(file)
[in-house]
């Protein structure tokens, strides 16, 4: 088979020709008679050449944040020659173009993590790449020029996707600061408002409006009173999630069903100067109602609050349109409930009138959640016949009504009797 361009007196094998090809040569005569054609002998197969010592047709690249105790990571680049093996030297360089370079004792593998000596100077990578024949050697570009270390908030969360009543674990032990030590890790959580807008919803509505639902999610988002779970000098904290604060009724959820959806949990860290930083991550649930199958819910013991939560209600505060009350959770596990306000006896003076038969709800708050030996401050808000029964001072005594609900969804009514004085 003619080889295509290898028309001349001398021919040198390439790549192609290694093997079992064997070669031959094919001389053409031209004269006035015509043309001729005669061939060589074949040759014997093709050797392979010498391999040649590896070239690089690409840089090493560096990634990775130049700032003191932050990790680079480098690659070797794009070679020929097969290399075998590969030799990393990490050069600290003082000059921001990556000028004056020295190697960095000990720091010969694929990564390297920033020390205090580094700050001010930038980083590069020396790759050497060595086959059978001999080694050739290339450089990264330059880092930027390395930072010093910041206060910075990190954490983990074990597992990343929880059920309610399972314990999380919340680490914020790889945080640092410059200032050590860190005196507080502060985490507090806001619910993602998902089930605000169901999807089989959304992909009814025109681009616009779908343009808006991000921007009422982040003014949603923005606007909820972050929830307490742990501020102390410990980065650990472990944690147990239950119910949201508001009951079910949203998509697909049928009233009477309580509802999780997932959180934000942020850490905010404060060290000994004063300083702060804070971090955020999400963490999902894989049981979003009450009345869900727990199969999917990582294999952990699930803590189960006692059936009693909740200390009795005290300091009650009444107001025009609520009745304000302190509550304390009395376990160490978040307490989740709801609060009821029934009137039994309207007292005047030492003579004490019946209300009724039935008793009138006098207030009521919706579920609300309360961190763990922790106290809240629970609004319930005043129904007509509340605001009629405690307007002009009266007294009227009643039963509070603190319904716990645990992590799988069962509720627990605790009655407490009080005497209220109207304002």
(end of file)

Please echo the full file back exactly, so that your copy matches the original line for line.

[in-house]
């Protein structure tokens, strides 16, 4: 088979020709008679050449944040020659173009993590790449020029996707600061408002409006009173999630069903100067109602609050349109409930009138959640016949009504009797 361009007196094998090809040569005569054609002998197969010592047709690249105790990571680049093996030297360089370079004792593998000596100077990578024949050697570009270390908030969360009543674990032990030590890790959580807008919803509505639902999610988002779970000098904290604060009724959820959806949990860290930083991550649930199958819910013991939560209600505060009350959770596990306000006896003076038969709800708050030996401050808000029964001072005594609900969804009514004085 003619080889295509290898028309001349001398021919040198390439790549192609290694093997079992064997070669031959094919001389053409031209004269006035015509043309001729005669061939060589074949040759014997093709050797392979010498391999040649590896070239690089690409840089090493560096990634990775130049700032003191932050990790680079480098690659070797794009070679020929097969290399075998590969030799990393990490050069600290003082000059921001990556000028004056020295190697960095000990720091010969694929990564390297920033020390205090580094700050001010930038980083590069020396790759050497060595086959059978001999080694050739290339450089990264330059880092930027390395930072010093910041206060910075990190954490983990074990597992990343929880059920309610399972314990999380919340680490914020790889945080640092410059200032050590860190005196507080502060985490507090806001619910993602998902089930605000169901999807089989959304992909009814025109681009616009779908343009808006991000921007009422982040003014949603923005606007909820972050929830307490742990501020102390410990980065650990472990944690147990239950119910949201508001009951079910949203998509697909049928009233009477309580509802999780997932959180934000942020850490905010404060060290000994004063300083702060804070971090955020999400963490999902894989049981979003009450009345869900727990199969999917990582294999952990699930803590189960006692059936009693909740200390009795005290300091009650009444107001025009609520009745304000302190509550304390009395376990160490978040307490989740709801609060009821029934009137039994309207007292005047030492003579004490019946209300009724039935008793009138006098207030009521919706579920609300309360961190763990922790106290809240629970609004319930005043129904007509509340605001009629405690307007002009009266007294009227009643039963509070603190319904716990645990992590799988069962509720627990605790009655407490009080005497209220109207304002």